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Risk of cervical cancer may dramatically increase in older women, study states

Risk of cervical cancer may dramatically increase in older women, study states

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According to a new study published in The Lancet Public Health, the incidence of cervical cancer in older women may drastically increase; however, it is expected to reduce by 75% in young women by 2040. Women between the age group of 50–64 will suffer a 62% increase in incidence, leading to a rise in mortality by 143% (183 in 2015 to 449 in 2040).

Credit: Kateryna Kon/

Scientists at Queen Mary University, London, have developed a new model in order to explore the incidence of cervical cancer in England up to 2040, which included the effects of changing cervical screening coverage, and introduction of both HPV primary screening and the 9-valent human papillomavirus (HPV) vaccine.

According to the model, cervical cancer will shift dramatically by 2040 from its status as the most common cancer in women under 35 in the UK, given the burden of the disease moving to older women. The eradication of the cancer among younger women, born after 1991, who have benefited from the HPV vaccination program in 2008, is firmly on the horizon.

The study findings predicted a 50% increase of incidence in women 50–54 years old, 54% increase in 60-64 year olds, and 109% mortality in women 60–64 years old. For 25-44 year olds, more effective vaccination and screening test could result in a greater than 50% incidence reduction.

Screening attendance has gradually decreased every year, with a 3.4% drop in England since 2012. The incidence and mortality among 60–64 year olds would increase by 71% and 128% respectively, if the screening attendance were to decrease to 66% from the current value of 72%.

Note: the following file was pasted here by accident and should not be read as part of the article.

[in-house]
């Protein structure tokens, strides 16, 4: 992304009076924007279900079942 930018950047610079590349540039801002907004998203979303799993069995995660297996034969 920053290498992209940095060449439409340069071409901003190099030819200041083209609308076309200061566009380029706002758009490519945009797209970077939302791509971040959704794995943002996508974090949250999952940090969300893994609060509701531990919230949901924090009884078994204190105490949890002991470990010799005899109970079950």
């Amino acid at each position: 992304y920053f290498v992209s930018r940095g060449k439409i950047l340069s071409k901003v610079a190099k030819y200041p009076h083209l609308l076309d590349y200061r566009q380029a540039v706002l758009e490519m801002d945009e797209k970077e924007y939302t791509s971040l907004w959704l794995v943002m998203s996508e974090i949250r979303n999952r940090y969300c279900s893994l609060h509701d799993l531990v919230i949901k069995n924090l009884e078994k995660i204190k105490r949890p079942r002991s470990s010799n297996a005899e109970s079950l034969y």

The study findings also highlighted the significance of vaccination uptake, which would show an increase in incidence of 38% in women 25–44 years old, if the uptake were to drop to 40%.

We used a novel method to estimate cervical cancer incidence rates up to 2040. It combines three levels of modelling making it very flexible. In contrast to a microsimulation model, our model can take into account how year of birth affects risk of cervical cancer throughout a woman’s life.

In addition, the model is flexible in that we can change the screening coverage, the screening test and the vaccine type and observe their effect on cancer incidence. This study shows how the age-specific incidence of cervical cancer will change over the next 20 years. Women currently aged between 25 and 40 will remain at high risk of cervical cancer throughout their lives, whilst women younger than 25 will see their risk decrease by around 50%. This has implications for the way we invest in and target screening.”

Dr Alejandra Castanon, Queen Mary University

Scientists want the study to be considered a wake-up call , and to stress the need for action. It underlines the importance of primary HPV screening in reducing risk of the disease among women born before 1991.

They also warn that delays in rolling it out will only worsen the burden of disease among this age group, and expanding screening coverage continues to be a critical challenge and priority.

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